Stories like Emmett Till’s are entrenched in American history. His death lit an important fire to the jolt of the American Civil Rights Movement.
Growing up, I learned details of Till’s life and death, and its impact, which most do not get to experience.
This week, you’ll get the “INside story” from Wheeler Parker Jr., Till’s cousin, and from Dan Wakefield, an Indianapolis native and award-winning writer and journalist. They painted a much-needed, vivid picture that still rings impactful nearly 70 years later.
This is the fourth of a five-part series discussing the murder of Till and his impact on American history.
Within days of Emmett Till’s viewing and funeral, Mississippi Gov. Hugh White ordered officials to prosecute J.W. Milam and Roy Bryant.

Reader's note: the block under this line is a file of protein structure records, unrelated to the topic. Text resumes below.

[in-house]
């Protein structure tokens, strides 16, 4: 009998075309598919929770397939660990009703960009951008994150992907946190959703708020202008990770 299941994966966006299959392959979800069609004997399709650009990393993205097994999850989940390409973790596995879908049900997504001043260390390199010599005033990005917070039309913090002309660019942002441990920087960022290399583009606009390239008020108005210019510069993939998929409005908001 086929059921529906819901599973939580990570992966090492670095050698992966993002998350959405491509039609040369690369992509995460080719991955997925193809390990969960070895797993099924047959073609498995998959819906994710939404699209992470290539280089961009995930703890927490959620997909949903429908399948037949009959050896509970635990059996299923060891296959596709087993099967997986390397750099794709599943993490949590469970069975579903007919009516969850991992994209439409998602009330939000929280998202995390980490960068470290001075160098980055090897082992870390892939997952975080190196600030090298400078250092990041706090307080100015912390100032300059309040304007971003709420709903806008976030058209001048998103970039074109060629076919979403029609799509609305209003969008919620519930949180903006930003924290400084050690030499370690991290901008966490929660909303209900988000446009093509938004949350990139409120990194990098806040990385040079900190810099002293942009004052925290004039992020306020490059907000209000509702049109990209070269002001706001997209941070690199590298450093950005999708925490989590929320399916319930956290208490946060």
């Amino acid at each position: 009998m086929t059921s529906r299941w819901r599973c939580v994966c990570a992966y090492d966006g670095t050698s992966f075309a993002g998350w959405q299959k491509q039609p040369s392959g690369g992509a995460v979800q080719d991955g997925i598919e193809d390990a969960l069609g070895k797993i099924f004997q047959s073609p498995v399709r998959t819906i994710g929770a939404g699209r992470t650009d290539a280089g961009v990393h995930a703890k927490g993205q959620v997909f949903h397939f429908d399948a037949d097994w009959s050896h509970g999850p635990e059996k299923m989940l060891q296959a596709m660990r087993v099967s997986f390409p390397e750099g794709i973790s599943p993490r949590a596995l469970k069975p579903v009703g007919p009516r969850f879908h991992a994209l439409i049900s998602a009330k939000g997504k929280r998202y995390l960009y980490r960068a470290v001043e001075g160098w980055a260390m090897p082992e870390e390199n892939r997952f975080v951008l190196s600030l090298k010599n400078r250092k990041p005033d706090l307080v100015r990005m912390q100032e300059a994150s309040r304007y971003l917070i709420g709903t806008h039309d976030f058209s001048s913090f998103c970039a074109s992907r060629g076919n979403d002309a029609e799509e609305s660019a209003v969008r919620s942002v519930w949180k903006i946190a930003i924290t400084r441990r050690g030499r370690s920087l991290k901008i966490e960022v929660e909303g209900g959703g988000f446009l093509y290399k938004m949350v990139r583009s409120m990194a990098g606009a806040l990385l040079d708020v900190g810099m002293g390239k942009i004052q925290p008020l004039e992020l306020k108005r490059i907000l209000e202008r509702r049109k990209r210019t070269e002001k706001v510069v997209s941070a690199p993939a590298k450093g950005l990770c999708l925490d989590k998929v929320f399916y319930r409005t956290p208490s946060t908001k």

Wheeler Parker Jr., cousin of Till, was surprised charges were pressed against the two men.
“Being so young, I didn’t think about that much. But in hindsight, yes. In times past, nothing would be done. Emmett wasn’t the first person killed,” Parker said. “They were so highly insulted when they came to arrest them [Milam and Bryant]. They cursed, they said this was a way of life we were protecting. ‘We were protecting our women. You are coming to arrest me for this? I should be patted on the back.’”
Sept. 6, 1955
A grand jury indicts Milam and Bryant for kidnapping and murdering Till. Both were held in jail until the start of the trial. Meanwhile, JET Magazine published photos of Emmett’s mutilated body. Shock and outrage echoed from coast to coast.
Sept. 19, 1955
The trial began, marking five days of tension and hope swelling in a Mississippi courthouse.